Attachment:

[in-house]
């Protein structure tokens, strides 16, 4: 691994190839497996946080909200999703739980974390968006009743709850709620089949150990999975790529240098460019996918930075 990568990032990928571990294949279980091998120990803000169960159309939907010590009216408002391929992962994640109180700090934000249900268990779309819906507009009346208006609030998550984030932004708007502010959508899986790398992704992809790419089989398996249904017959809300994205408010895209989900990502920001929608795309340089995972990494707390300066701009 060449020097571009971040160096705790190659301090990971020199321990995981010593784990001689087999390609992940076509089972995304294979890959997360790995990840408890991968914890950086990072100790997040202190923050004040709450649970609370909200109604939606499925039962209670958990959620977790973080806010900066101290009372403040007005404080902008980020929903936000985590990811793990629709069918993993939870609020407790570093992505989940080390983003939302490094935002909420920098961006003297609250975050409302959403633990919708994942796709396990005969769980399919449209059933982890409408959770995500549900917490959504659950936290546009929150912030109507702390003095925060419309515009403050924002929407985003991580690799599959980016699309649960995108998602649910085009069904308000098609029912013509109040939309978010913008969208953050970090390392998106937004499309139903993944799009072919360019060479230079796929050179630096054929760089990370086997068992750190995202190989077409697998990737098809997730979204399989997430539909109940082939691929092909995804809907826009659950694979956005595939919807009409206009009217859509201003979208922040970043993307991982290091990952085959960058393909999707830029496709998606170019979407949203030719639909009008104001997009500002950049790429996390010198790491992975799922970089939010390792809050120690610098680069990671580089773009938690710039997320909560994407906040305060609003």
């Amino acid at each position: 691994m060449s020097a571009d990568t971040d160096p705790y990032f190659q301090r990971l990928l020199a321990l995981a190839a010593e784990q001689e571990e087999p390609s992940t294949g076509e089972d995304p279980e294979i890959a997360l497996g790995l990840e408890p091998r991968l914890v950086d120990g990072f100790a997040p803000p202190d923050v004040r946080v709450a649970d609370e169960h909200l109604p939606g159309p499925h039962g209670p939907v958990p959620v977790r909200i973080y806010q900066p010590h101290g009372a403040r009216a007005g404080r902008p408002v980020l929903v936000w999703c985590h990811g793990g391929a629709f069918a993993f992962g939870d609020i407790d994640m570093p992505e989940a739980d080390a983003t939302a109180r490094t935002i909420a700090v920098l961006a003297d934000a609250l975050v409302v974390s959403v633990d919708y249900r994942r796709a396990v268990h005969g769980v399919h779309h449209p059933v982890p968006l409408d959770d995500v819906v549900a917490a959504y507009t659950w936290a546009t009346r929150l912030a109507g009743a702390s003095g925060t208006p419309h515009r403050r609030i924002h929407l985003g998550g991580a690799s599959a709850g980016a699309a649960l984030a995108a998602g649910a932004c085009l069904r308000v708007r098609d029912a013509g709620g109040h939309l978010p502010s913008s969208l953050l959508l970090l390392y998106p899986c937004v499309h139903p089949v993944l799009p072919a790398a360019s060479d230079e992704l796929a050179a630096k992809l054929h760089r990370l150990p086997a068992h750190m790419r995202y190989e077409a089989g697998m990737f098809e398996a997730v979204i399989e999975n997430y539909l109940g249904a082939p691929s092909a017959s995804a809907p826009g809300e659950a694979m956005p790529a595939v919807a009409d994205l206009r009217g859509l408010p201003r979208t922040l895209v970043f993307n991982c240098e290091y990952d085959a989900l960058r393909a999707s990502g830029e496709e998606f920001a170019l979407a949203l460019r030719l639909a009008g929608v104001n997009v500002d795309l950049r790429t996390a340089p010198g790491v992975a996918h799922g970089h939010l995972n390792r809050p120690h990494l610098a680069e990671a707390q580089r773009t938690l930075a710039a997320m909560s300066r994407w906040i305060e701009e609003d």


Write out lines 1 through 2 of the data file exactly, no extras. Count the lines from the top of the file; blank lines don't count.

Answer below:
[in-house]
């Protein structure tokens, strides 16, 4: 691994190839497996946080909200999703739980974390968006009743709850709620089949150990999975790529240098460019996918930075 990568990032990928571990294949279980091998120990803000169960159309939907010590009216408002391929992962994640109180700090934000249900268990779309819906507009009346208006609030998550984030932004708007502010959508899986790398992704992809790419089989398996249904017959809300994205408010895209989900990502920001929608795309340089995972990494707390300066701009 060449020097571009971040160096705790190659301090990971020199321990995981010593784990001689087999390609992940076509089972995304294979890959997360790995990840408890991968914890950086990072100790997040202190923050004040709450649970609370909200109604939606499925039962209670958990959620977790973080806010900066101290009372403040007005404080902008980020929903936000985590990811793990629709069918993993939870609020407790570093992505989940080390983003939302490094935002909420920098961006003297609250975050409302959403633990919708994942796709396990005969769980399919449209059933982890409408959770995500549900917490959504659950936290546009929150912030109507702390003095925060419309515009403050924002929407985003991580690799599959980016699309649960995108998602649910085009069904308000098609029912013509109040939309978010913008969208953050970090390392998106937004499309139903993944799009072919360019060479230079796929050179630096054929760089990370086997068992750190995202190989077409697998990737098809997730979204399989997430539909109940082939691929092909995804809907826009659950694979956005595939919807009409206009009217859509201003979208922040970043993307991982290091990952085959960058393909999707830029496709998606170019979407949203030719639909009008104001997009500002950049790429996390010198790491992975799922970089939010390792809050120690610098680069990671580089773009938690710039997320909560994407906040305060609003």